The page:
Business ideas that work

At a business plan contest in Chennai, participants whip up innovative ideas, but fall short on pitching it right.


How we ranked the banks

The data for the study was based on the published annual reports of banks and RBI. All the figures used were as reported for the financial year 2007-08, 2006-07, 2005-06, 2004-05 and 2003-04.

An inflexion point

Institutions with a lower appetite for risk are better able to face the global financial storm. The KPMG annual Best Banks Survey is a check-point on the performance of the banking system.

Axis Bank: In cruise control

Chairman Nayak’s policy of looking before venturing has made Axis Bank immune to many of the industry’s woes.

Bank of India: The bank that came in from the cold

T.S. Narayanasami is the man with the Midas touch. After working his magic at a couple of other public sector banks, Narayanasami has succeeded in taking Bank of India to the top of the heap in the BT-KPMG Best Banks study. Here’s how.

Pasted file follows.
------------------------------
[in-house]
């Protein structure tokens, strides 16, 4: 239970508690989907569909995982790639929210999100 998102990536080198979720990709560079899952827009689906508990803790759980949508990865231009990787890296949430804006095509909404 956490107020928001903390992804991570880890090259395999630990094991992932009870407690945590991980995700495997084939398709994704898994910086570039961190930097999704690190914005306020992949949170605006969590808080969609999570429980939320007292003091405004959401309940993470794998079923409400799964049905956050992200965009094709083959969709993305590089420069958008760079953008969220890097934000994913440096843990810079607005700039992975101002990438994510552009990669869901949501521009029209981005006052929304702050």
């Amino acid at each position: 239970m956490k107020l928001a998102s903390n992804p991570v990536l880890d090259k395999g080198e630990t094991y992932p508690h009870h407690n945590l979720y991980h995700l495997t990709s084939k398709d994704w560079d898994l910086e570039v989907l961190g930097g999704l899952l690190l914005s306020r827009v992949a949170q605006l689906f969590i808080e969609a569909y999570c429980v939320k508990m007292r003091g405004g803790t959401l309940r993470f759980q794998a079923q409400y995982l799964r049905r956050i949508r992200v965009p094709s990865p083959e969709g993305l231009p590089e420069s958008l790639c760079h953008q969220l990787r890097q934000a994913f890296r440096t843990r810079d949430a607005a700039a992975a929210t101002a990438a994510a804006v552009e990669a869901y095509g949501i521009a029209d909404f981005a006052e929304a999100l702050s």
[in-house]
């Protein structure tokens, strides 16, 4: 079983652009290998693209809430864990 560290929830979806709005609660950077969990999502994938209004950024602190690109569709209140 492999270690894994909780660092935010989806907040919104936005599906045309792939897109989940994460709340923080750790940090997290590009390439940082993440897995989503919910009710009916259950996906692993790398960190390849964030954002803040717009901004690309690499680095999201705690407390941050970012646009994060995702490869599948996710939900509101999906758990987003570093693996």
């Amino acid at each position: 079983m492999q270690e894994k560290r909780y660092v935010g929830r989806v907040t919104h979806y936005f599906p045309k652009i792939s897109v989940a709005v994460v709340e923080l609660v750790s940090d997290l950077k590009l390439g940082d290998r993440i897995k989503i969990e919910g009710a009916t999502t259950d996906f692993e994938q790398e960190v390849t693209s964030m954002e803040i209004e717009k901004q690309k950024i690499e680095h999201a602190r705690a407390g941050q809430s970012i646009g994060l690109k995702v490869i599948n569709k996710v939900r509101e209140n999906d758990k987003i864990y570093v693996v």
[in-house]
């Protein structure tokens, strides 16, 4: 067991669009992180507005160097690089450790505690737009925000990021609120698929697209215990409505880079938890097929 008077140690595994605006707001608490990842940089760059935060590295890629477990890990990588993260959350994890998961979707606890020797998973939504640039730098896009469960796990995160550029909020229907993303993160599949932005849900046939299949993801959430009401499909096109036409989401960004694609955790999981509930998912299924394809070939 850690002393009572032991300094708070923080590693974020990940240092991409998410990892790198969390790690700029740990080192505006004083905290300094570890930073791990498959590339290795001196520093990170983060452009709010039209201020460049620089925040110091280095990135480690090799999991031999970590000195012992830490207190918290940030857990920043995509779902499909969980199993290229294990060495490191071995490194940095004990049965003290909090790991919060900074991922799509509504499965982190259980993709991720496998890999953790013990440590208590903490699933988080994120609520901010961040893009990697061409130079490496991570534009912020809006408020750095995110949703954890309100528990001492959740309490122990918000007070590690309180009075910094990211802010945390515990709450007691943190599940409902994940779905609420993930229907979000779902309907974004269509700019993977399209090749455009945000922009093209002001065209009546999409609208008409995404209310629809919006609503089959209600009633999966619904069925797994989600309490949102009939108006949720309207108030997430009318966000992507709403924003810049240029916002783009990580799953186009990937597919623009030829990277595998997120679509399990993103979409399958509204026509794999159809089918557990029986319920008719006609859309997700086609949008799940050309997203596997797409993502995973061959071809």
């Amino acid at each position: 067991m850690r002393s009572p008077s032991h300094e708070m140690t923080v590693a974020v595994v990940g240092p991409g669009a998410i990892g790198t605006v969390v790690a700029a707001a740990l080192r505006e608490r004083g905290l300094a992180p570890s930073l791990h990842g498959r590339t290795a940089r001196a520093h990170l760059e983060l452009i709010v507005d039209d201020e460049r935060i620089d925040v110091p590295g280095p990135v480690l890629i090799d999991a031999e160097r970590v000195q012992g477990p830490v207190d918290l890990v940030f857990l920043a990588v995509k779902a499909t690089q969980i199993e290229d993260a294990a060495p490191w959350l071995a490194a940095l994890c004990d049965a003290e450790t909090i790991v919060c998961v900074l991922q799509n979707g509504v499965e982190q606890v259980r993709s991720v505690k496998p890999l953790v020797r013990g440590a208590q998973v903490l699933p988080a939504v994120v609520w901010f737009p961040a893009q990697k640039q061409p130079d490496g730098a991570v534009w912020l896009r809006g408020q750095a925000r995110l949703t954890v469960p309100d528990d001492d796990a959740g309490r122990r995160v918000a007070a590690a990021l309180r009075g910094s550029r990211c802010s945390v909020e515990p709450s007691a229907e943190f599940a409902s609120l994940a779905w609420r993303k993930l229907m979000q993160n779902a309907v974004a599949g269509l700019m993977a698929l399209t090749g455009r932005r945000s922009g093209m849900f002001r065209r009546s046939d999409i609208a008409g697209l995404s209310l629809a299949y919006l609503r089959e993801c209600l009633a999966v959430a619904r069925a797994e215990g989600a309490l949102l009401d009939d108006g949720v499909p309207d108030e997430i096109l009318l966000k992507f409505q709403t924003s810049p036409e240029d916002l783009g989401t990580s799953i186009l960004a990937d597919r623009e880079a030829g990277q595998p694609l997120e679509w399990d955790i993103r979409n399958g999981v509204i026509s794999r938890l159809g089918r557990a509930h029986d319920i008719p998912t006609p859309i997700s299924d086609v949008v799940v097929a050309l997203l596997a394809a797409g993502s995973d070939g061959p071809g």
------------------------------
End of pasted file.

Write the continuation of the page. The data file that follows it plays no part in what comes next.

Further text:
Life beyond credit

With their traditional business of lending fraught with risk, banks are looking to beef up non-interest income by hawking third-party products like mutual funds and insurance.

'We are in good shape to recover'

Alex Wilmot-Sitwell’s visit to India in early November was against an extraordinary backdrop. It came at a time when UBS worldwide is struggling to recover from a financial crisis that has taken down rival Lehman Brothers. In an exclusive chat with BT’s Rachna Monga, Wilmot-Sitwell talks about the long-term implications of the financial crisis for UBS as well as its plans for India.

Corporation Bank: Practical banking

Keeping NPAs in check is religion here, but so is giving genuine defaulters a chance.

International banking: Global isn't a bad word

Although a few Indian banks did burn their fingers in their overseas forays, there’s still a sea of opportunity on foreign soil. There are, of course, risks, too.